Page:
Déjà Vu All over Again
In 2012 the US District Court for the District of Columbia remanded CS-360, LLC’s case back to the Department of Veterans Affairs “for further consideration and exclamation of its decision to deny Plaintiffs application” for registration in the VetBiz VIP database. Upon reconsideration, the VA once again denied CS-360’s application to be included in the VetBiz VIP database. CS-360 again challenged the VA’s determination in the Federal District Court. This time, unfortunately for CS-360, the Court granted the VA’s motion for summary judgment, sustaining the Agency’s denial of the applicant company’s conclusion in the Veterans First program.
In finding for the VA, the Court wrote:
Although the VA’s Revised Final Determination is not a model of clarity, the basis for the VA’s decision is now apparent from the VA’s written decision. Based on that decision, the Court cannot conclude that the decision is arbitrary or capricious, unsupported by substantial evidence or otherwise contrary to law. To the contrary, the Court concludes that there is an adequate basis in the record to support the decision, and the VA’s decision to deny Plaintiffs application survives this Court’s deferential standard of review.
The Center for Veterans Enterprise, now the Center for Verification and Eligibility, originally denied CS-360’s application in June 2010 and denied its Request for Reconsideration in November 2010. CS-360 filed a complaint in the Federal District Court for the District of Columbia and the court dismissed to of CS-360’s claims 1) the VA had violated CS-360’s Due Process rights; and 2) the VA had exceeded its statutory authority and promulgating the regulations underlying the case. Namely, in 2010, CS-360 had argued that the function of establishing procedures relating to the verification of SDVOSBs rested with the SBA. This argument is not terribly surprising considering that the VA’s role of verifying SDVOSBs had only really begun in earnest in 2010 following the promulgation of the final rules now contained in 38 CFR 74.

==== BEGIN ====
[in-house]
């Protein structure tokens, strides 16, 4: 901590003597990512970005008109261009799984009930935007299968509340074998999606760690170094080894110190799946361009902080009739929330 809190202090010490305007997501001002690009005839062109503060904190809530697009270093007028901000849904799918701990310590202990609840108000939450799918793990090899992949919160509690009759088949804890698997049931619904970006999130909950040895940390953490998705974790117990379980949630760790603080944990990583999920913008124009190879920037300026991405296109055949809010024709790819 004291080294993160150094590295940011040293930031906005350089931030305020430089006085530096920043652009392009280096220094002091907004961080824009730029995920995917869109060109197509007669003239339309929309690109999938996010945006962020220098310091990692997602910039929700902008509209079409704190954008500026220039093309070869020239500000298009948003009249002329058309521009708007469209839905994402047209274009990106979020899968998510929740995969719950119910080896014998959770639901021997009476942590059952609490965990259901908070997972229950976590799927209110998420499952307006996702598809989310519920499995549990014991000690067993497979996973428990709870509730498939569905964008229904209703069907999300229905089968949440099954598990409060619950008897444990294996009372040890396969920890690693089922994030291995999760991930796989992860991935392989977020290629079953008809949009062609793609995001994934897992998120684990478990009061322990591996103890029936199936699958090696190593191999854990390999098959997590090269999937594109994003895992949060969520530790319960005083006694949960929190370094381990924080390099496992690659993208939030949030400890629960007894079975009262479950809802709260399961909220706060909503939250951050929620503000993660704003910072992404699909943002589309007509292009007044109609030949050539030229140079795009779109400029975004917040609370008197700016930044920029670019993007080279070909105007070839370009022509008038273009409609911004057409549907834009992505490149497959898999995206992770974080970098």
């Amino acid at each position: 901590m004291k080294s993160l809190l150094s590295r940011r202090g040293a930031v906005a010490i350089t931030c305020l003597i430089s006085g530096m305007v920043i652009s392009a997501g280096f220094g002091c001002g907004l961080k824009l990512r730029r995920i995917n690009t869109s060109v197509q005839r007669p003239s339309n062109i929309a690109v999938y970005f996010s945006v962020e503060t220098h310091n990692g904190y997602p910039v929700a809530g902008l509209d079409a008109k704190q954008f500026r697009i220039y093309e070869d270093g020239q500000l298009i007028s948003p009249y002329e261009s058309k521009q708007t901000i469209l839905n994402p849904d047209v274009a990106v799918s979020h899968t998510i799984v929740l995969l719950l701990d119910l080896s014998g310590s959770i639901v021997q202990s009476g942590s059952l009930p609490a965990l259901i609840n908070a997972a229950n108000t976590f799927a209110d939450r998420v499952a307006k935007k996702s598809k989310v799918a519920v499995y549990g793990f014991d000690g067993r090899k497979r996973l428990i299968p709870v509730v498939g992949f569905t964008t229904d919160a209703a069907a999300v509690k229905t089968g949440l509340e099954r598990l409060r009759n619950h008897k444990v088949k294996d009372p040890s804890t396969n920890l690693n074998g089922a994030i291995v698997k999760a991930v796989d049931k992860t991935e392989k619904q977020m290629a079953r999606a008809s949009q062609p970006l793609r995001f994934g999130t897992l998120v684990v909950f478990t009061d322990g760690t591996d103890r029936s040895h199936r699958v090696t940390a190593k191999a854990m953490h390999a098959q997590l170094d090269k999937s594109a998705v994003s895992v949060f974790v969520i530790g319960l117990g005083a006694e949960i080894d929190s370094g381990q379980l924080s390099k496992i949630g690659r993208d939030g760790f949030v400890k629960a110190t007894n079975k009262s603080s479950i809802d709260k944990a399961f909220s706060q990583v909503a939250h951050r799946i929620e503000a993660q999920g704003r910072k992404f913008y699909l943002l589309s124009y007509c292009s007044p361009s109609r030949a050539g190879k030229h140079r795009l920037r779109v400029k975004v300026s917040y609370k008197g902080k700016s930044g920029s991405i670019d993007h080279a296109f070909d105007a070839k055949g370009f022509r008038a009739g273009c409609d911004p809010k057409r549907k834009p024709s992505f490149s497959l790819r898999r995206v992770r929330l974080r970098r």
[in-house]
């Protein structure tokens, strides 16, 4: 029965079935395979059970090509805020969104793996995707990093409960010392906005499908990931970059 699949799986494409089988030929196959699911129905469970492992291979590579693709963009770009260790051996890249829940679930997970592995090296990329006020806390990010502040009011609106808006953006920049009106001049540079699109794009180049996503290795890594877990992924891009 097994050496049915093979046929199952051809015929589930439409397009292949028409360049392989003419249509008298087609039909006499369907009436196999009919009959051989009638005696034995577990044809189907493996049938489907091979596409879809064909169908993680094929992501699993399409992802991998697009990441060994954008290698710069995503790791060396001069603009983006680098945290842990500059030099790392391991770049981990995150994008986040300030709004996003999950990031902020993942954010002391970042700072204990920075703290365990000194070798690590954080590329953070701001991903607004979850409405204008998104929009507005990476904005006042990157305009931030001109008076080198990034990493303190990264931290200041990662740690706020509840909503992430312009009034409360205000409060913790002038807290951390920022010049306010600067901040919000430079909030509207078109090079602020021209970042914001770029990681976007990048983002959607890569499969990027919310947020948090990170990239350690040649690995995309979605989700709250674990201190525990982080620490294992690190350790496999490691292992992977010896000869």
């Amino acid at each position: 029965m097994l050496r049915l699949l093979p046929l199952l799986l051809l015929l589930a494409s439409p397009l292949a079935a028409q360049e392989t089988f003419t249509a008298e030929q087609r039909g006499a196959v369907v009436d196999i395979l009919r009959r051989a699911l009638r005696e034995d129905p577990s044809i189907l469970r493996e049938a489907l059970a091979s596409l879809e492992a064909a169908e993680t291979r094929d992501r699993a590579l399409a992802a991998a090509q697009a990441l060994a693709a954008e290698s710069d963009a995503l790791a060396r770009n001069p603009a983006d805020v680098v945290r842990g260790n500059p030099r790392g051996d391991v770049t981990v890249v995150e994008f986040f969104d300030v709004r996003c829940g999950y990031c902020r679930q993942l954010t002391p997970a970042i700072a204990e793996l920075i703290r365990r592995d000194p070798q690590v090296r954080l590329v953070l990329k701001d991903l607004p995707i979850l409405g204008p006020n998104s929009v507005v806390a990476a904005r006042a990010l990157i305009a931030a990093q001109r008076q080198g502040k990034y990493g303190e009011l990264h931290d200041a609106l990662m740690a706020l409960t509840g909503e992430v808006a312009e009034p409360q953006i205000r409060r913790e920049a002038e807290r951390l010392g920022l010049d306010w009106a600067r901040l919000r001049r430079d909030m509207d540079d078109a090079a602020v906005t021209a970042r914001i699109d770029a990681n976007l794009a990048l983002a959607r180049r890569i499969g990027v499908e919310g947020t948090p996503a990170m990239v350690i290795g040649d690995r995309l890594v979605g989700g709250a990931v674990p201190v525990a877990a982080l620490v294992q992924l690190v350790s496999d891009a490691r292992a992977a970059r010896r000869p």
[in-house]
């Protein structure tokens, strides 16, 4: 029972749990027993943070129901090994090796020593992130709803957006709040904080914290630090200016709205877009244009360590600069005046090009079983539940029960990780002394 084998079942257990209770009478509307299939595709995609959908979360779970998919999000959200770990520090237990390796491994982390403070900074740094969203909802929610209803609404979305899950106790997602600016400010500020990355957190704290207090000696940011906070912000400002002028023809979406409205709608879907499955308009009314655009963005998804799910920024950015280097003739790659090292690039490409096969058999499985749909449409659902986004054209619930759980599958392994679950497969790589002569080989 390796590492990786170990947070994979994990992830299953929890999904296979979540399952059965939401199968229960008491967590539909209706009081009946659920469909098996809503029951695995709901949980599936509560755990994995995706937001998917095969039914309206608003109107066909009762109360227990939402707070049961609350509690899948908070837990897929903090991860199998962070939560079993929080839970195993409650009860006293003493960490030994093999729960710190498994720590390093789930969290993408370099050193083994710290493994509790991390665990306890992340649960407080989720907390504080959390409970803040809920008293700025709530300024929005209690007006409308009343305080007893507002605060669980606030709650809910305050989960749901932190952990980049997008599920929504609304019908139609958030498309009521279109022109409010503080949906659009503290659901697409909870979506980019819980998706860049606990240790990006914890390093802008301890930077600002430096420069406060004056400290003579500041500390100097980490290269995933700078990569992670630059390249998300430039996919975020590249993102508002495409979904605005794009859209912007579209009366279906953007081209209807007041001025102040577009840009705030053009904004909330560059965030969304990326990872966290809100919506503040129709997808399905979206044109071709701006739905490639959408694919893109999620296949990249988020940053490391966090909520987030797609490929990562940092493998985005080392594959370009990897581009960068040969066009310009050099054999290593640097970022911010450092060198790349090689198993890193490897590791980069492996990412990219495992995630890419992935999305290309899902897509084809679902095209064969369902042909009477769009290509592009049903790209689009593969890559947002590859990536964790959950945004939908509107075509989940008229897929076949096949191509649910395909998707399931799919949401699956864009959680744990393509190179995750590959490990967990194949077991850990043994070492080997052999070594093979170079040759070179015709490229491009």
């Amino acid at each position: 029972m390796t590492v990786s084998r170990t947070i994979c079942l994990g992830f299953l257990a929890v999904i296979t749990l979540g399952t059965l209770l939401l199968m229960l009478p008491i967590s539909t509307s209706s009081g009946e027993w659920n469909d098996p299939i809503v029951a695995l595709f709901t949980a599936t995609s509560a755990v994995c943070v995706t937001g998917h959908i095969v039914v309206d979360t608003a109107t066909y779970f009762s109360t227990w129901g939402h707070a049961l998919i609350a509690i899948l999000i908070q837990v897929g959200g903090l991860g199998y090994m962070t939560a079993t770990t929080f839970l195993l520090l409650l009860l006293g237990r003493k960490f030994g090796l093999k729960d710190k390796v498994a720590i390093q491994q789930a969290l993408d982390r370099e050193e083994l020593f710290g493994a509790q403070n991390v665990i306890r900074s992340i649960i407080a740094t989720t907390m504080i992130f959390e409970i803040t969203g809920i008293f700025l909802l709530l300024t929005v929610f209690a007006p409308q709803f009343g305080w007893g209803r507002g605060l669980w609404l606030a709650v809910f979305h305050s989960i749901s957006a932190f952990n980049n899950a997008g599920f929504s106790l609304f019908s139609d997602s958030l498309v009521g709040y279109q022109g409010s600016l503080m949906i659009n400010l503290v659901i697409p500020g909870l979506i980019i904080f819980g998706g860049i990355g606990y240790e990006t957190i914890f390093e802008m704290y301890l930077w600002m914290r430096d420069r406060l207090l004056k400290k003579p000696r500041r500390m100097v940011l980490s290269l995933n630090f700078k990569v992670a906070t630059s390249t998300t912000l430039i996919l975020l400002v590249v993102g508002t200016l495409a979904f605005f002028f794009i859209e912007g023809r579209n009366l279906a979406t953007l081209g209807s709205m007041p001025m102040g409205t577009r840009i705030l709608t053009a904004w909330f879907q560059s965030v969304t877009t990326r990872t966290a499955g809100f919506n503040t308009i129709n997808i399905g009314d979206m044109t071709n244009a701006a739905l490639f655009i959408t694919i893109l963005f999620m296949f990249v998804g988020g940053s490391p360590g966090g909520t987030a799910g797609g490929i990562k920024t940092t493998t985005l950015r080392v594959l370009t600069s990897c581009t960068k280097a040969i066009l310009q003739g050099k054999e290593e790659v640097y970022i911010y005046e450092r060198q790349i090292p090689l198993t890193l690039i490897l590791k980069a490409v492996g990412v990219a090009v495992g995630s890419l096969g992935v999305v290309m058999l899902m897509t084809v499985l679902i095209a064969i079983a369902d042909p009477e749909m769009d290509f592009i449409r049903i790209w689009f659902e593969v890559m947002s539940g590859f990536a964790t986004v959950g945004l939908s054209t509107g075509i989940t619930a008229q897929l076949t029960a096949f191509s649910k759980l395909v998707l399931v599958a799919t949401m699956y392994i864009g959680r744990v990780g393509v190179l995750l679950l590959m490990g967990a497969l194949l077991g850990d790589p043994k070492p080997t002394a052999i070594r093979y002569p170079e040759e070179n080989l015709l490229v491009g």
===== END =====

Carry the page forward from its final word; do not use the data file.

While denying those two claims, the Federal District Court did sustain CS 360’s claim that the VA violated the Administrative Procedure Act because it acted arbitrarily and capriciously in denying CS-360’s application for inclusion in the VetBiz VIP database. In sustaining that claim, the Court wrote:
Given the ambiguous relationship between the Initial Determination and Final Decision, the vague and generalized explanations provided by the CVE on the administrative level, and the new explanations proffered by the VA before this Court, the Court cannot say with any level of confidence that it knows the precise grounds for the VA's decision to deny CS360's application for inclusion in the VetBiz VIP database and whether those grounds would hold up under review.
CS-360, LLC v. U.S. Dep't of Veterans Affairs, No. CV 11-78 (CKK), 2015 WL 1925996, at *2 (D.D.C. Apr. 29, 2015)
The Court remanded CS-360’s case back to the VA because the Agency had “failed to provide a satisfactory contemporaneous explanation for its decision to deny CS 360’s application.” Following this remand, the VA requested that the SBA perform a size determination, which CS-360 ultimately appealed unsuccessfully.
The Court determined this time that the VA had sufficiently supported its denial of CS-360’s inclusion in the VetBiz VIP database. The agency had concluded that non-veterans controlled or had the power to control CS-360 because of provisions in the company’s operating agreement that allowed the Managing Member (a service disabled veteran) to delegate authority to others without retaining control. The VA also cited initial funding of CS-360 by nonveterans associated with B & R Construction Services, LLC; a mentor-protégé agreement with B & R Construction Services, which suggested that B & R provided resources that allowed CS-360 to function; and CS-360’s lack of independent resources. The Court found that the Agency’s reasons taken together formed a sufficient basis for the Court to conclude that there was a “rational connection between the facts found in the choice made.”
Delegation of Authority
CS-360’s operating agreement allowed the Managing Member to:
designate employees of the company or other individuals as officers of the company as he shall deem necessary or desirable to carry on the business of the company and the Managing Member may delegate to such officers such power and authority as the Managing Member deems advisable.